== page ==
Search terms: "internal complaint procedure hospital", "internal complaint
procedure 1950s" (1960s, 1970s); "filed an internal complaint"+hospital
Setting - an American mental hospital, 1959-70 (still deciding on the
exact year). A new intern has just collapsed and temporarily lost
consciousness (only for about 3-5 minutes). The cause is
supernatural, but when the head nurse arrives on the scene, she
suspects him of having taken drugs from the pharmacy, though she does
not openly say so.
He says "it must have been something I ate, or
maybe this stuffy room," and I want her to snidely ask "are you
making an official internal complaint about this Institution's
ventilation?" I'm not sure, however, if that's the correct phrasing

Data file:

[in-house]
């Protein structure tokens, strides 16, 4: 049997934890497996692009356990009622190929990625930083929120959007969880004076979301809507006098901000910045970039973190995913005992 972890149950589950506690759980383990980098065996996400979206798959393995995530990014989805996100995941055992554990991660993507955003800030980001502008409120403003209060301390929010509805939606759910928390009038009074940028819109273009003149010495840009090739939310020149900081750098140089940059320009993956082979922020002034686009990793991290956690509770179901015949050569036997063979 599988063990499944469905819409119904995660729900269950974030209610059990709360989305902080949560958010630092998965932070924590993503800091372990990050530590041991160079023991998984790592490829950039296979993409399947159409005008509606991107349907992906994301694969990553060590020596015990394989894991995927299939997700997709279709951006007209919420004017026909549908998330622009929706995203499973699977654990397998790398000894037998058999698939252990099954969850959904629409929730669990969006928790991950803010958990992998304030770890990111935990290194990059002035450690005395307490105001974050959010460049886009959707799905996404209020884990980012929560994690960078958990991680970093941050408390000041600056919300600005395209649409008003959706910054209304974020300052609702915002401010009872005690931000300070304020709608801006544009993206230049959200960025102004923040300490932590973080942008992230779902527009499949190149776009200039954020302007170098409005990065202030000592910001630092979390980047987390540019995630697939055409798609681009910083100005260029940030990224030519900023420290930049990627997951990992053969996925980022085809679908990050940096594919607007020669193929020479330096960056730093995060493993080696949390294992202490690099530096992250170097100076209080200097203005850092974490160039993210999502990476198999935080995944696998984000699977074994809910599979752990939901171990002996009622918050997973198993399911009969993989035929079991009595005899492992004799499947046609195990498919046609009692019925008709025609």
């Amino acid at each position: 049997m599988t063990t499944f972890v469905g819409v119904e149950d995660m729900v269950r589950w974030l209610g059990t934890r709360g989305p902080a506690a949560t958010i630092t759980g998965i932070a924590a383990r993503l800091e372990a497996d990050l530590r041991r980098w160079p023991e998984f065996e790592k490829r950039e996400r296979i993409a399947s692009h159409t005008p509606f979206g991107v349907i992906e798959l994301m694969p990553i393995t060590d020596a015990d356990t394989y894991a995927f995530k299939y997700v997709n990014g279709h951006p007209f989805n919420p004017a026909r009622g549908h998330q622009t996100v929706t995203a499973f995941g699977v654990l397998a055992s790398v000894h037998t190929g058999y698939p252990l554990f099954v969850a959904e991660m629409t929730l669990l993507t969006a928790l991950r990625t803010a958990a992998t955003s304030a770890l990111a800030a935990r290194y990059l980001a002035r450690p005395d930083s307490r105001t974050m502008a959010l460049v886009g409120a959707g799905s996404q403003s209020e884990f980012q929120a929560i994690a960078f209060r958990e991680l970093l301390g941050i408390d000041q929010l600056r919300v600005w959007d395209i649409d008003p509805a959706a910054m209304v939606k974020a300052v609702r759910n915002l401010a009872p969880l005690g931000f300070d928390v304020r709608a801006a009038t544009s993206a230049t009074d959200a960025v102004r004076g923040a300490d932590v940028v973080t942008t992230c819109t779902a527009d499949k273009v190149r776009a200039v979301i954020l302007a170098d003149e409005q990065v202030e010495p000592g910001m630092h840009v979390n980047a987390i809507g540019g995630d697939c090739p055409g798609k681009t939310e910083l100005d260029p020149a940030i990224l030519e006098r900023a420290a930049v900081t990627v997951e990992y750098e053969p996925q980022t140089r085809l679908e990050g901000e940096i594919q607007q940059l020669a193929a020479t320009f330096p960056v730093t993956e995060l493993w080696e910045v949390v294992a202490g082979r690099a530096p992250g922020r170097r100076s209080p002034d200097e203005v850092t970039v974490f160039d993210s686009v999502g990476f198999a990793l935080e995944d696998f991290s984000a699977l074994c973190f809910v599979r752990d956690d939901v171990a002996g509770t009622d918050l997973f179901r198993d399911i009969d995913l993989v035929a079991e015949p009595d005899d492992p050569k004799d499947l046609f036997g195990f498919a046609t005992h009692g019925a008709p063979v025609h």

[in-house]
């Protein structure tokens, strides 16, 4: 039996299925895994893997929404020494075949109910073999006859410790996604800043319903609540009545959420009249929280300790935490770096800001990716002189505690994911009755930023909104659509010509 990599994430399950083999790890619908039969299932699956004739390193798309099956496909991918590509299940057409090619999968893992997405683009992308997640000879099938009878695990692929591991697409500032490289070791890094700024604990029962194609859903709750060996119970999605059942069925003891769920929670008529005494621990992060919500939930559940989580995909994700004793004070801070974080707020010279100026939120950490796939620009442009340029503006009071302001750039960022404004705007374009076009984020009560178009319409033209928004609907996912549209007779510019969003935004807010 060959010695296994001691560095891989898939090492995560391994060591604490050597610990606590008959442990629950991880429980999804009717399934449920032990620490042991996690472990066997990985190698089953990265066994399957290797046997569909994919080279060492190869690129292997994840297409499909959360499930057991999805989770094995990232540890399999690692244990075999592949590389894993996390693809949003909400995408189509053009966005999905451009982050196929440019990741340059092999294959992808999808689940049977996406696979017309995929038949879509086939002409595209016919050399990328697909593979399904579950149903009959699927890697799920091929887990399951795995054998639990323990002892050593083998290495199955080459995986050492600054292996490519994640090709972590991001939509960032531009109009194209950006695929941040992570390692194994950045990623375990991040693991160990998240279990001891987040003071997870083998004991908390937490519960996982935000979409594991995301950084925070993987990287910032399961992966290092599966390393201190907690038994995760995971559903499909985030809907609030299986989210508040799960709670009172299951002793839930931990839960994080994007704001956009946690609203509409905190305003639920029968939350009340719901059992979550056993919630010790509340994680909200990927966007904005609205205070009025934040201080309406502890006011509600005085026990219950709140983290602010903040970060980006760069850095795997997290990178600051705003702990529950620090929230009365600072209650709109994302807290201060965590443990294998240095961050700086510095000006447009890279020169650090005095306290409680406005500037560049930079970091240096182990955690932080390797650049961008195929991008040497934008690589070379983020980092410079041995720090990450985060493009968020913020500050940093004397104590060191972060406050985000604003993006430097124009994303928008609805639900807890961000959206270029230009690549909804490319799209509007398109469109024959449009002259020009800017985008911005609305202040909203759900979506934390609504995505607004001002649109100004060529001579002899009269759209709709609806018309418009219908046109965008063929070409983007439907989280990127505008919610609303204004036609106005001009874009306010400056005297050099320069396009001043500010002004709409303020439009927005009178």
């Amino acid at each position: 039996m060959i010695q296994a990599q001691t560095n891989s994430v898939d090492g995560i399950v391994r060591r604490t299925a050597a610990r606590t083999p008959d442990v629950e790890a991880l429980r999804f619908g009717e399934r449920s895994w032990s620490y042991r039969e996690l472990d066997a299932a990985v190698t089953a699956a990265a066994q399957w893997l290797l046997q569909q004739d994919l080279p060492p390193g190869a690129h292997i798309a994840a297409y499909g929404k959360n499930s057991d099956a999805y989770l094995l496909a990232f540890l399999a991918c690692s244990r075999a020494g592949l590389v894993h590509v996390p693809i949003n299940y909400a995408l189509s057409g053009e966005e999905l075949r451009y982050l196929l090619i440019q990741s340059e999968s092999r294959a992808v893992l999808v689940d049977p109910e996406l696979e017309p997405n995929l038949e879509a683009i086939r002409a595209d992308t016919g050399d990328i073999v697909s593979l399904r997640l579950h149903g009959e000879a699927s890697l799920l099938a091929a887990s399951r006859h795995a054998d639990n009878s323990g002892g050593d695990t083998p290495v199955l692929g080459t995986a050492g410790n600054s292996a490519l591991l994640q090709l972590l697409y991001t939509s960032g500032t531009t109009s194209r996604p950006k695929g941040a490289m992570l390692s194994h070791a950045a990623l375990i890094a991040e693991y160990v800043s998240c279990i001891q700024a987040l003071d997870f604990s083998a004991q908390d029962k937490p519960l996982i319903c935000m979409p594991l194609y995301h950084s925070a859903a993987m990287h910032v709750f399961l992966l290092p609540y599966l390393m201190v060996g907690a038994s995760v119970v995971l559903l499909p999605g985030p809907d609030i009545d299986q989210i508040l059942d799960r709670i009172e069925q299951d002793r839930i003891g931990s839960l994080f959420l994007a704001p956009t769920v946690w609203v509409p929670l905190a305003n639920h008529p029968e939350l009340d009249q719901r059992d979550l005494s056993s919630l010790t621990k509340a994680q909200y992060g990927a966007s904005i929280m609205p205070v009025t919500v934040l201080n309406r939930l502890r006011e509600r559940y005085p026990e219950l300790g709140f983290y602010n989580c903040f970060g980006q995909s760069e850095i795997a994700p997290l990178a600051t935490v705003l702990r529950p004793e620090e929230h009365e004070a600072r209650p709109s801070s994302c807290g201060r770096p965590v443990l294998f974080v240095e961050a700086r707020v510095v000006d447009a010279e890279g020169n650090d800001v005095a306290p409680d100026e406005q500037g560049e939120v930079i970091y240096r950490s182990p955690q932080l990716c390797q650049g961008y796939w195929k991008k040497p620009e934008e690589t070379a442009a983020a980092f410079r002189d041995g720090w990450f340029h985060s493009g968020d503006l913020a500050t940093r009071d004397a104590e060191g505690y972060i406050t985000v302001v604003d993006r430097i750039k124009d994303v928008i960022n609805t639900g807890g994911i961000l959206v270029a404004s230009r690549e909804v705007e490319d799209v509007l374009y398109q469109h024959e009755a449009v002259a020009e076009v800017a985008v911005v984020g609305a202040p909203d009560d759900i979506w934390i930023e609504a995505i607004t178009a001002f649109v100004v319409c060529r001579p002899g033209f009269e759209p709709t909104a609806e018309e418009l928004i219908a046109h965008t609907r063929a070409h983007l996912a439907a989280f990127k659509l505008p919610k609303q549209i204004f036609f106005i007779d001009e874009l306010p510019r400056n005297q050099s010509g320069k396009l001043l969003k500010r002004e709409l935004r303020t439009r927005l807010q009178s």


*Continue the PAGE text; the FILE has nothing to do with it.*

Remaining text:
for the setting. Googling variants on "internal complaint procedure"
mostly brings up post-1990 references. Any suggestions for what the
most officious terminology would have been pre-1980s or earlier?
Bonus points if someone knows the name of a particular form for
hospital staff registering complaints.
Also, would the title "Psychological Intern" be accurate for someone
holding an internship in a state mental hospital? How would he be
addressed by the other staff? By the patients?
Does anyone know any sites or books I can read about magic that isn't controlled or defined by nature and ritual, but by the will, intent, and knowledge of the caster?
The setting resembles pseudo-Europe but only vaguely seeing how it's a (... slashy?) re-telling of Sleeping Beauty.
Magic in this story is an everyday thing that everyone has a little use of, even small children. It's also something that doesn't necessarily require great skill for great results.